IAmTheKeyHolder, the Twitter account involved in the campaign, has sent out cryptic messages and hidden codes since Nov. 22. It launched after video clips from the #ANTIdiaRy campaign aired during the American Music Awards. The anonymous profile has announced the release of each online room, which syncs with a smartphone's camera to provide an online walk-through experience.
Rihanna's latest album campaign is sponsored by Samsung — following in the footsteps of her mentor, Jay Z. When the rapper dropped Magna Carta Holy Grail in 2013, the first million Samsung device owners to download the album's app were able to listen to the tracks for three days before it was released to the general public. No secret codes, no disturbing videos to sit through — and no creepy buildings like the one I was to explore.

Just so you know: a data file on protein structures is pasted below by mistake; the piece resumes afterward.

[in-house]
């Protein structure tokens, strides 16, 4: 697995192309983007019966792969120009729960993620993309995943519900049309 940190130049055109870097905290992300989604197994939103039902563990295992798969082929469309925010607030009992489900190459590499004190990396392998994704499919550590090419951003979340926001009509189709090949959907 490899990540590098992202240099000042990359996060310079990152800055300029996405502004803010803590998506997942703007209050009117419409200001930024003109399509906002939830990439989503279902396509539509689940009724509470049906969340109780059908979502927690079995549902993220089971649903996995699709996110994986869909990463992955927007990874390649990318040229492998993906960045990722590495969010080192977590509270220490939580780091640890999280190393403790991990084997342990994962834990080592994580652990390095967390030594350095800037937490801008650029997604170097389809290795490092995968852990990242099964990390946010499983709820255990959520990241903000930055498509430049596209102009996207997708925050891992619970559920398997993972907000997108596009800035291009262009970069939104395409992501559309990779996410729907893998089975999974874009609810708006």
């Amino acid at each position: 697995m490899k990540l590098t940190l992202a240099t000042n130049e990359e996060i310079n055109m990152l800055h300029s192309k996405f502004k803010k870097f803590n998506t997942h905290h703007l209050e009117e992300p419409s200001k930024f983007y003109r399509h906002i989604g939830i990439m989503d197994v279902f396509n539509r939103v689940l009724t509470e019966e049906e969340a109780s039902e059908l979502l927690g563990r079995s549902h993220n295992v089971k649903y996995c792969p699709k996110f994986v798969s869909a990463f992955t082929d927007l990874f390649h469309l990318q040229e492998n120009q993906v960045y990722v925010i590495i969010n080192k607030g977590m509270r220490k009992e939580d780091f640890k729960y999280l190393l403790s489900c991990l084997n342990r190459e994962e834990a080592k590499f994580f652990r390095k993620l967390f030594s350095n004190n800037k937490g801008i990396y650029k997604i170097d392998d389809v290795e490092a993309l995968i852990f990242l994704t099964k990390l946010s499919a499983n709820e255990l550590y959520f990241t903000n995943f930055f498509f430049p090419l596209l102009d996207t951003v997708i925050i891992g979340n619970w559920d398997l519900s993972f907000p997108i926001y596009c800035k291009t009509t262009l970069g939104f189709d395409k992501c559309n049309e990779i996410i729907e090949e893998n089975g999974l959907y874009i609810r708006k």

The woman tasked with greeting us spun around, opening another set of doors as her long, gold earrings audibly swung against her neck. Suddenly, we were on our way into the unknown.
"Not many make it to this level."
We were brought to a large, dark room, where we walked through pitch blackness as eerie noises echoed against the walls. Another woman was awaiting our group underneath a single light near the center of the space, behind a large, mahogany desk. Four chairs were positioned across it, causing the group to hesitantly take our seats as the woman looked on.
"Not many make it to this level," she said, leaving her seat from behind the desk and stepping closer to our faces to inspect us. The story became clear: A company with shady practices was hiring four new employees to fulfill some of its most controversial jobs. We were those employees.